Two days ago the New York Islanders announced that they'd be making a short migration from Nassau County to the new Barclays Center in Brooklyn. Brooklyn's on Long Island so the name still makes sense (although the team might have to fix its logo), but franchises aren't always so lucky.
Sometime when teams move, their names—rich with local history—suddenly become meaningless. Here are the seven best instances:
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Most out of place: I'm tempted to give it to the Lakers, but the fact that Utah is only 1.1 percent African-American makes the Jazz's already-ridiculous name so much more ridiculous.
Best backstory: Tie. The Charlotte Hornets were named for the ambushes the city's inhabitants repeatedly sprang on occupying British troops, while the Atlanta Flames were named for the fact that Atlanta was burned to the ground during the Civil War.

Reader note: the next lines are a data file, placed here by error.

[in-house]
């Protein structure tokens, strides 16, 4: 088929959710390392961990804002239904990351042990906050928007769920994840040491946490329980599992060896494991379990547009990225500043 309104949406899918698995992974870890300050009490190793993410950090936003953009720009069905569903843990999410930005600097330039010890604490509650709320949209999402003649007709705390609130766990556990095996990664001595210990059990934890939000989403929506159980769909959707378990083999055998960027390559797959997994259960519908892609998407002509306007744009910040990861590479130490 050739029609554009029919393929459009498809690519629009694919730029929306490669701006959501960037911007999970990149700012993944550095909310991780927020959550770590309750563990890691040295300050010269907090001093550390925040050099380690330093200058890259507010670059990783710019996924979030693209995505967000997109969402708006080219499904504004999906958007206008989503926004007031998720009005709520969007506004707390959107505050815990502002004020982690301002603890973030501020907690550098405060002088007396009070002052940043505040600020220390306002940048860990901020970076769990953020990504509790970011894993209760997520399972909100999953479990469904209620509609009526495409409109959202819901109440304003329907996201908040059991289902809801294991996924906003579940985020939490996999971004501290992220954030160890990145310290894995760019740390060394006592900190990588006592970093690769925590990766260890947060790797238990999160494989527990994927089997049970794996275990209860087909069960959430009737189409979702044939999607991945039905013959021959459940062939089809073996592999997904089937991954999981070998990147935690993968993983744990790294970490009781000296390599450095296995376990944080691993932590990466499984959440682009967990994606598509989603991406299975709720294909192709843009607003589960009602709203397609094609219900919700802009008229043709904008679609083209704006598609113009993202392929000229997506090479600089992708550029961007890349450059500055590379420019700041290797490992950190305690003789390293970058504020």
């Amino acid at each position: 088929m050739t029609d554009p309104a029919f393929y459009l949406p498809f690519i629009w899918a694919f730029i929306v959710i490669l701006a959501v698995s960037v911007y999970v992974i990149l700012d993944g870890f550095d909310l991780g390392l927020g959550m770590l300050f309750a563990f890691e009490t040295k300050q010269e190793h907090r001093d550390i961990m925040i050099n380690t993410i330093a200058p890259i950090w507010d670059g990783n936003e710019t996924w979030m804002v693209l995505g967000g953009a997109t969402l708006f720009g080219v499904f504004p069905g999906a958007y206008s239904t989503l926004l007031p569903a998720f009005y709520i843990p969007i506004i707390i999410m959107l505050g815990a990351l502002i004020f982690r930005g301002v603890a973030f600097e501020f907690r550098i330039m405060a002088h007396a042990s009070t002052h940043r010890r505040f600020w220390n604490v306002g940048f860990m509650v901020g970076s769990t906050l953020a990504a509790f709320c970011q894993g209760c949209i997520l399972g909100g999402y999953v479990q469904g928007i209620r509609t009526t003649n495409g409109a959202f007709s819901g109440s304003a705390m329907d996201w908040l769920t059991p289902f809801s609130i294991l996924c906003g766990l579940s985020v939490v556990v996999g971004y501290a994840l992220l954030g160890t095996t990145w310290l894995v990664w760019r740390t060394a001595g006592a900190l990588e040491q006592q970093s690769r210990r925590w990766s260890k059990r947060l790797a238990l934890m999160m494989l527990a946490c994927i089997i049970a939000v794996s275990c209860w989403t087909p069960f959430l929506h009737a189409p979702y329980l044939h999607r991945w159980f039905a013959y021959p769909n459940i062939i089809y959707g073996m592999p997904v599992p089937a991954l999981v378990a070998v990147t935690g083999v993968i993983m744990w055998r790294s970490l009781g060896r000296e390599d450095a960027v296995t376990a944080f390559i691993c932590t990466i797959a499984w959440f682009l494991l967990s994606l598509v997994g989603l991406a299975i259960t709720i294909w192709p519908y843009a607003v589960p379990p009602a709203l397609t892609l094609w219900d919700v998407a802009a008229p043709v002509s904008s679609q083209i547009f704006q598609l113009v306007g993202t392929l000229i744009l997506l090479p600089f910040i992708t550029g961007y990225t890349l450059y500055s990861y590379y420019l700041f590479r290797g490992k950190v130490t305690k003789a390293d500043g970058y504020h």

Most soulless: Of Los Angeles's six major teams, three have names stolen from other parts of the country (Dodgers, Clippers, and Lakers), one is named after a movie (Ducks), one is named after the city itself (Angels), and the last sucks (Kings).
Just missed the cut: Minneapolis, in the northernmost state in the Lower 48, named its hockey team the "North Stars." They migrated to Dallas and became just the Stars in 1993. The Tri-City Blackhawks of Moline, Ill., were named after a Midwestern Indian tribe; they migrated in 1951 and changed their name to just the Hawks, and eventually ended up in Atlanta. Finally, while Vancouver has many grizzlies, Memphis has none. (The Grizzlies migrated in 2001.)
Best unnoticed logo details: I never realized how similar the Dodgers and Clippers logos were. Also, when the Hornets moved to New Orleans, their mascot started wearing considerably cooler shoes.
A modified version of this article was originally published on Sportsnationdivided.com.